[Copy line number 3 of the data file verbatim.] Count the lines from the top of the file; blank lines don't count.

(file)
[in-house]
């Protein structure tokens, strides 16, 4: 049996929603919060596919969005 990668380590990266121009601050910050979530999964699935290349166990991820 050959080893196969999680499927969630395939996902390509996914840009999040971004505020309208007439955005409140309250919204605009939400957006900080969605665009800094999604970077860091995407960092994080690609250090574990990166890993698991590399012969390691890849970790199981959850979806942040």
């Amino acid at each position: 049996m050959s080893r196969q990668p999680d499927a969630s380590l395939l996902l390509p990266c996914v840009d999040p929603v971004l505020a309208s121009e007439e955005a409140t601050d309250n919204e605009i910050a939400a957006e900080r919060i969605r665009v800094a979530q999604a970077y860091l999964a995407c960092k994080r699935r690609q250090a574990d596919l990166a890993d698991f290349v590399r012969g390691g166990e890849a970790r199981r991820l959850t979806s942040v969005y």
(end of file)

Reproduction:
């Amino acid at each position: 049996m050959s080893r196969q990668p999680d499927a969630s380590l395939l996902l390509p990266c996914v840009d999040p929603v971004l505020a309208s121009e007439e955005a409140t601050d309250n919204e605009i910050a939400a957006e900080r919060i969605r665009v800094a979530q999604a970077y860091l999964a995407c960092k994080r699935r690609q250090a574990d596919l990166a890993d698991f290349v590399r012969g390691g166990e890849a970790r199981r991820l959850t979806s942040v969005y």